UK - The Pensions Commission is unlikely to publish its report until after the next general election for fear it will be lost in party politics.
Commission chairman Adair Turner said the final report should be published mid-2005 – after the new Pensions Bill is introduced.
But if a general election is called in 2005, the report will be put back until after it is over.
He said it would be “very difficult” for politicians to step back and think about long-term policies without any political baggage.
Turner stressed that the commission – which is looking at contentious issues such as compulsion – will take as long as it needs to get the report “absolutely right”.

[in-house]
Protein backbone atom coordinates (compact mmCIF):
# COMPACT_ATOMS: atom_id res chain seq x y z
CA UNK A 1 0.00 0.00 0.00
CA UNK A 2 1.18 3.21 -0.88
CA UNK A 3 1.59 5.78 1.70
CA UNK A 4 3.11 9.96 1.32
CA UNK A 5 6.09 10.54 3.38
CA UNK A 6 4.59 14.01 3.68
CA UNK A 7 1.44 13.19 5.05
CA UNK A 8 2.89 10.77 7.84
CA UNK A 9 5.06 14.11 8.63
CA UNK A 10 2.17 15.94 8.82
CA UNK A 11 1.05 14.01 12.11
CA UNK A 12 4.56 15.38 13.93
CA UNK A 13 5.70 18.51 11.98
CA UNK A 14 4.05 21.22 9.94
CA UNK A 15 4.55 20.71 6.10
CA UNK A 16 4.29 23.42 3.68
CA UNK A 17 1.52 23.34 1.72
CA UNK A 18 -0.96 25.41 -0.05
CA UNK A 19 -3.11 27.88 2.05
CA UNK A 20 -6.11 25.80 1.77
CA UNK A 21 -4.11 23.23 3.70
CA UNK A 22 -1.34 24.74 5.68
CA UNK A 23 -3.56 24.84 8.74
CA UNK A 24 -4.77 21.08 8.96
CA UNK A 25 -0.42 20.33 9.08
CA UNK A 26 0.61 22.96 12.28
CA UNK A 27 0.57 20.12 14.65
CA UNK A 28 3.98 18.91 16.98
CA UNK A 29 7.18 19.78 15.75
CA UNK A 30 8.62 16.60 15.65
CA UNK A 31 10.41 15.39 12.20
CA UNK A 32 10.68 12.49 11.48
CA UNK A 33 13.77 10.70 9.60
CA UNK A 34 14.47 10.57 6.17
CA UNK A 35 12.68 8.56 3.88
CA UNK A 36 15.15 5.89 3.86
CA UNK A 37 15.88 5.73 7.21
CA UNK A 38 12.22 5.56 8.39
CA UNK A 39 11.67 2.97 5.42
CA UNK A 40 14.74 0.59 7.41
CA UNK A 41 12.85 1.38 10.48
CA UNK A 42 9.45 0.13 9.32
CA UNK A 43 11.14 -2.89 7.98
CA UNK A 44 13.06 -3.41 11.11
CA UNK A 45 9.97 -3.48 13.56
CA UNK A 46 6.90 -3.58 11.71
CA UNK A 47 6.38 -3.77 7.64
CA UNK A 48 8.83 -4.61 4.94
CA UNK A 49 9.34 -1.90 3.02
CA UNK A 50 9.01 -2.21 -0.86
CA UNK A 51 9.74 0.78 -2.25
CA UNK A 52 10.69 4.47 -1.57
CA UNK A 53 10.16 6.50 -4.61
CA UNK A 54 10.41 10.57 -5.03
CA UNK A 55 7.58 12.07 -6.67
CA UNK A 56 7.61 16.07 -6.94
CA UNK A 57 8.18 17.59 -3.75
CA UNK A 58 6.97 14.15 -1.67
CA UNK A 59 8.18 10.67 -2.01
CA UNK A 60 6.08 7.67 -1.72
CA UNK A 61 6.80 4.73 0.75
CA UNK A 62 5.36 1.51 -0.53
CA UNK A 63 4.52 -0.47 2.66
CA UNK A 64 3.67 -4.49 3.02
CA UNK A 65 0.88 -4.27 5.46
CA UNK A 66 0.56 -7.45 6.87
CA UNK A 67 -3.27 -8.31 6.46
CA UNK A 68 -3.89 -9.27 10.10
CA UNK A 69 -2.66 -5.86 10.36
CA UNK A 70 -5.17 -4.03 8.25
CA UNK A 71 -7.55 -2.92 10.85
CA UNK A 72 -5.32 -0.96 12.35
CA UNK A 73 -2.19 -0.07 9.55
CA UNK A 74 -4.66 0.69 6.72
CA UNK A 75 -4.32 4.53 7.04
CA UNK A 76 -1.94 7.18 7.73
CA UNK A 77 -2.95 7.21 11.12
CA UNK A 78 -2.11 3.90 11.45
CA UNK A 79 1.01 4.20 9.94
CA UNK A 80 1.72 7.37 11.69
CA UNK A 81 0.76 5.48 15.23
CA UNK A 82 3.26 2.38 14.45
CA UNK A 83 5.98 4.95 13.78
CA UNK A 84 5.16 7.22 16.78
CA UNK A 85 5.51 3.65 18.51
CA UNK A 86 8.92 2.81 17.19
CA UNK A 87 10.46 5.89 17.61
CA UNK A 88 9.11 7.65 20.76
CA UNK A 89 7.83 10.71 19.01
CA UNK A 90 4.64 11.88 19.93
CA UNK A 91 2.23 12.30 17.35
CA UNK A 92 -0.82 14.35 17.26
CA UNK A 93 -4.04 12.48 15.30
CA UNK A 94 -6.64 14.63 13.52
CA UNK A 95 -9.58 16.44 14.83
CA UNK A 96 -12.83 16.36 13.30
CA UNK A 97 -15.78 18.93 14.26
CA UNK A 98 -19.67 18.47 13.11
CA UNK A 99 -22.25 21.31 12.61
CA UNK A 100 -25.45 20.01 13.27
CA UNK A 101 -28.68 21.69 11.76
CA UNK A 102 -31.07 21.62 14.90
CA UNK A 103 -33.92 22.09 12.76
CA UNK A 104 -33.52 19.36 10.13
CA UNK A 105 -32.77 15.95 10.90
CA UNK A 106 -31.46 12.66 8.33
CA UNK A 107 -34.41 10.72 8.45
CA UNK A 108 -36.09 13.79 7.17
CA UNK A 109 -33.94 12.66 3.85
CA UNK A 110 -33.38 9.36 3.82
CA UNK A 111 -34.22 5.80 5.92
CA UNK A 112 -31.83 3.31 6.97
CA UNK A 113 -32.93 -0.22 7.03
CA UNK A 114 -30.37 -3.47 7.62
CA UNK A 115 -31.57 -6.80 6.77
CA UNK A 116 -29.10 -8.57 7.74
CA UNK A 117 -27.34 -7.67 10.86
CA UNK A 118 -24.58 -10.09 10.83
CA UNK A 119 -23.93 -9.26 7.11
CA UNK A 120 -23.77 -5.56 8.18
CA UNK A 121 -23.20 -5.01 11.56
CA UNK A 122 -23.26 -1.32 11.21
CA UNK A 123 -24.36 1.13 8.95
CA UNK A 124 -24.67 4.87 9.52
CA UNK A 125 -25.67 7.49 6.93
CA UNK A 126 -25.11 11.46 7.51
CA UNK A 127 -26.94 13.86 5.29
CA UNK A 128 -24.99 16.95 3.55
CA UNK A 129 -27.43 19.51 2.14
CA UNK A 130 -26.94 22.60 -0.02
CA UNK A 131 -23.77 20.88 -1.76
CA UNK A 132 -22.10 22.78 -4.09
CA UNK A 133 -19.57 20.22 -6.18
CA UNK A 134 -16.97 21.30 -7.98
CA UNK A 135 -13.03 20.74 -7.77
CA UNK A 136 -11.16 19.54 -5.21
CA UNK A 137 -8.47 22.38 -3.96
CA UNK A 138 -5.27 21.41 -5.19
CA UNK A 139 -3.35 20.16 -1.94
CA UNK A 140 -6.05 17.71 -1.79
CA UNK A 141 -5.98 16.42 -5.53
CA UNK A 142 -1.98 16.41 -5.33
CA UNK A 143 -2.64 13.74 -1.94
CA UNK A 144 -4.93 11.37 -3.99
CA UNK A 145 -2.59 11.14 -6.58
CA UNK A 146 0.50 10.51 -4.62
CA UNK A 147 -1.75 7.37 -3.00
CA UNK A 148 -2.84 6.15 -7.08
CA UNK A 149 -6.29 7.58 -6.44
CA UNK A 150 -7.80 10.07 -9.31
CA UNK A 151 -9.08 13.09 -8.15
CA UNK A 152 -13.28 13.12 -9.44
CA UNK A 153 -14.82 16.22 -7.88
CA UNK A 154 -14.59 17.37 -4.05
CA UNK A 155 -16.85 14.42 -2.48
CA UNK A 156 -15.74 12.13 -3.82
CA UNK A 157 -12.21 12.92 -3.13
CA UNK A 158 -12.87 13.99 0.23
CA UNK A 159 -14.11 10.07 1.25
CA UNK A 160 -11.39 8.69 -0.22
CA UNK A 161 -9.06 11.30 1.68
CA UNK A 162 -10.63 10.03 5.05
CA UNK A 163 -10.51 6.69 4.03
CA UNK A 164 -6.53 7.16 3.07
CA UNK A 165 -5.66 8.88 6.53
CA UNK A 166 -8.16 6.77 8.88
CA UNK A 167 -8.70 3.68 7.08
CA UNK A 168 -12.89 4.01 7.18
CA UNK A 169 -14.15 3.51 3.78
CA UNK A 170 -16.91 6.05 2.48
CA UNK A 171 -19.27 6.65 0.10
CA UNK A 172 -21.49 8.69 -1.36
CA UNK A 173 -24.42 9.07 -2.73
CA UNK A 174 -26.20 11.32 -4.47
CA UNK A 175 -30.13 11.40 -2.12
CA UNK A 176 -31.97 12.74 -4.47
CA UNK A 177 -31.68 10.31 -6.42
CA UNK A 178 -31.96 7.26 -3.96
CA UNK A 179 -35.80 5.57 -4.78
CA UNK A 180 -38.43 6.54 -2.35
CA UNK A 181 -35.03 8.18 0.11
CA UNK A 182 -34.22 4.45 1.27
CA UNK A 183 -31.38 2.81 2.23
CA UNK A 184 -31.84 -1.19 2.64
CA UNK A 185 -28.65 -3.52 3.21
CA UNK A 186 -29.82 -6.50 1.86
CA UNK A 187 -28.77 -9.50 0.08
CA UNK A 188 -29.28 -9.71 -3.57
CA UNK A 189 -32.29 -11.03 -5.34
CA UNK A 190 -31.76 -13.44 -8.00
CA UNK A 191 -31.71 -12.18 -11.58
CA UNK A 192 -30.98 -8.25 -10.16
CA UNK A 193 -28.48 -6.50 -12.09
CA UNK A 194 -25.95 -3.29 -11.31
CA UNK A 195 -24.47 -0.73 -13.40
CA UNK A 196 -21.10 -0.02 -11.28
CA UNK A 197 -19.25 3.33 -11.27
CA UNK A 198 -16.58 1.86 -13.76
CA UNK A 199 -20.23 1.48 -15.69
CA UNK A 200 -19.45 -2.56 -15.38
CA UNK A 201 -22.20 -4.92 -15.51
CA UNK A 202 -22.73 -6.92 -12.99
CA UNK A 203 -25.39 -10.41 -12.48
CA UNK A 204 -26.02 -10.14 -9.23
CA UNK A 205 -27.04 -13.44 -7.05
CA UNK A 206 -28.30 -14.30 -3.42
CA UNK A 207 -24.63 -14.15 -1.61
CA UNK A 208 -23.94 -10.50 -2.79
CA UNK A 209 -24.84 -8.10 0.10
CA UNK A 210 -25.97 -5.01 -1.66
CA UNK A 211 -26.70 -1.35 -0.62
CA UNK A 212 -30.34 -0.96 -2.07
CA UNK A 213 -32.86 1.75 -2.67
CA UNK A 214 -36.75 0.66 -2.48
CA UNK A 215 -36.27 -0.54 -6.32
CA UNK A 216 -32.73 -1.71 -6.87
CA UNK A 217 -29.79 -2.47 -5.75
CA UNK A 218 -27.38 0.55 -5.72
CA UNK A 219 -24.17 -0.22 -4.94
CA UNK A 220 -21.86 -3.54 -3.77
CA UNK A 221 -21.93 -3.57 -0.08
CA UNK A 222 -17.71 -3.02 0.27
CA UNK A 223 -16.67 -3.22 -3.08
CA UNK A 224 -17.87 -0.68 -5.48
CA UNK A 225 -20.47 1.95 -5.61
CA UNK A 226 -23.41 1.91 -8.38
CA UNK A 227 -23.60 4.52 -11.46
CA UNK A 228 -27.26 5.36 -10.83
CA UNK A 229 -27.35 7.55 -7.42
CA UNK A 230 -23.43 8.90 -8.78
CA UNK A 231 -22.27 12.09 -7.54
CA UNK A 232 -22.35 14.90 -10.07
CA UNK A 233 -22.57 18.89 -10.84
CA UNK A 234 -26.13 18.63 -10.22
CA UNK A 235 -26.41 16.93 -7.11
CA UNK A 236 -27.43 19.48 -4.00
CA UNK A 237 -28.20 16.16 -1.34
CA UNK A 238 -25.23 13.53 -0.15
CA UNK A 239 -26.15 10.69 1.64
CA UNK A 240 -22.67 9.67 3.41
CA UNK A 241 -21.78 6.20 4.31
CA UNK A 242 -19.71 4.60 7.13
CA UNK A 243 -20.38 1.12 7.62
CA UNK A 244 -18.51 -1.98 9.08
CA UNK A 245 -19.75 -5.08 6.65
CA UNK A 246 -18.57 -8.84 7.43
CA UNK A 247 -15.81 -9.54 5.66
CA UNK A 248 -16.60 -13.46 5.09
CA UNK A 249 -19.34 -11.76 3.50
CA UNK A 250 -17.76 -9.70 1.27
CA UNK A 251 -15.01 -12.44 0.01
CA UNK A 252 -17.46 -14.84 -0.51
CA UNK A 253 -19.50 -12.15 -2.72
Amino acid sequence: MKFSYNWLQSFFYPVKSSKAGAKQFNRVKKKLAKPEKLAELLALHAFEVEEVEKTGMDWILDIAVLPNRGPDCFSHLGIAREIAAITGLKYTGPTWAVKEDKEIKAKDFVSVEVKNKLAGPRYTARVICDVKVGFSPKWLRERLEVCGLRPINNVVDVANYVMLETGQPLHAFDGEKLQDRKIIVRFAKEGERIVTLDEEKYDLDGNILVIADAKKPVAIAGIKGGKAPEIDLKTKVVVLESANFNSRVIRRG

Turner – who is vice-president of Merrill Lynch Investment Managers – said: “If you produce a report with headlines a month before or during an election, it is very difficult for people in politics to respond in a non-partisan fashion.
“Our attitude is that this is an opportunity to get it absolutely right. There is no value in us producing a report after nine months which says we’ve had a quick look and think X.”
But Mercer Human Resource Consulting worldwide partner Peter Thompson warned that time was of the essence.
“There are major issues. Will they wait another three years? One doesn’t know at this stage who is going to be in power, and whether they might have completely different views about these things.”
But PricewaterhouseCoopers partner John Shuttleworth believes the commission is unlikely to come up with anything “except more paperwork”.
Buck Consultants head of technical services Kevin Le Grand disagreed.
He said: “The last thing we want to see is something of this importance lost through a change of government or, if Labour is re-elected, a change in approach.”
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